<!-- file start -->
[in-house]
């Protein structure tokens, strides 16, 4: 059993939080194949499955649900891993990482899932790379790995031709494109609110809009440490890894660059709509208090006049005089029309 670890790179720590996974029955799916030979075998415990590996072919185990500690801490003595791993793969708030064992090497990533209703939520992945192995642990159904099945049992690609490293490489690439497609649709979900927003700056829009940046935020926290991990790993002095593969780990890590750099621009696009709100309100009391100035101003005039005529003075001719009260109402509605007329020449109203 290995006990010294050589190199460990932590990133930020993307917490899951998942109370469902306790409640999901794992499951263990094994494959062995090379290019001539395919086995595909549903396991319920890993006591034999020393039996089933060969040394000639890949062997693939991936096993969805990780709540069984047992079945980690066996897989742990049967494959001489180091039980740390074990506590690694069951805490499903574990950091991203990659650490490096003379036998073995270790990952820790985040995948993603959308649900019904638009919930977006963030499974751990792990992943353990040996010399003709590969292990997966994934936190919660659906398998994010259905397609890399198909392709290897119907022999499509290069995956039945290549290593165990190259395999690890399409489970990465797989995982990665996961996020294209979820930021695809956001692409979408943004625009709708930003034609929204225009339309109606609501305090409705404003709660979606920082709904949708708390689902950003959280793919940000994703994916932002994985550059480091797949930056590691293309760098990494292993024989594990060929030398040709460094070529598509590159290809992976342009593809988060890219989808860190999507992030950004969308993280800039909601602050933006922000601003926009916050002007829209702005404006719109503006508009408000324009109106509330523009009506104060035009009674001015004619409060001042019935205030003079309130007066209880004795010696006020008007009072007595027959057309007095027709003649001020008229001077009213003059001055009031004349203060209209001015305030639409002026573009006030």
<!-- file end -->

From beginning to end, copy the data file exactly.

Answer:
[in-house]
């Protein structure tokens, strides 16, 4: 059993939080194949499955649900891993990482899932790379790995031709494109609110809009440490890894660059709509208090006049005089029309 670890790179720590996974029955799916030979075998415990590996072919185990500690801490003595791993793969708030064992090497990533209703939520992945192995642990159904099945049992690609490293490489690439497609649709979900927003700056829009940046935020926290991990790993002095593969780990890590750099621009696009709100309100009391100035101003005039005529003075001719009260109402509605007329020449109203 290995006990010294050589190199460990932590990133930020993307917490899951998942109370469902306790409640999901794992499951263990094994494959062995090379290019001539395919086995595909549903396991319920890993006591034999020393039996089933060969040394000639890949062997693939991936096993969805990780709540069984047992079945980690066996897989742990049967494959001489180091039980740390074990506590690694069951805490499903574990950091991203990659650490490096003379036998073995270790990952820790985040995948993603959308649900019904638009919930977006963030499974751990792990992943353990040996010399003709590969292990997966994934936190919660659906398998994010259905397609890399198909392709290897119907022999499509290069995956039945290549290593165990190259395999690890399409489970990465797989995982990665996961996020294209979820930021695809956001692409979408943004625009709708930003034609929204225009339309109606609501305090409705404003709660979606920082709904949708708390689902950003959280793919940000994703994916932002994985550059480091797949930056590691293309760098990494292993024989594990060929030398040709460094070529598509590159290809992976342009593809988060890219989808860190999507992030950004969308993280800039909601602050933006922000601003926009916050002007829209702005404006719109503006508009408000324009109106509330523009009506104060035009009674001015004619409060001042019935205030003079309130007066209880004795010696006020008007009072007595027959057309007095027709003649001020008229001077009213003059001055009031004349203060209209001015305030639409002026573009006030």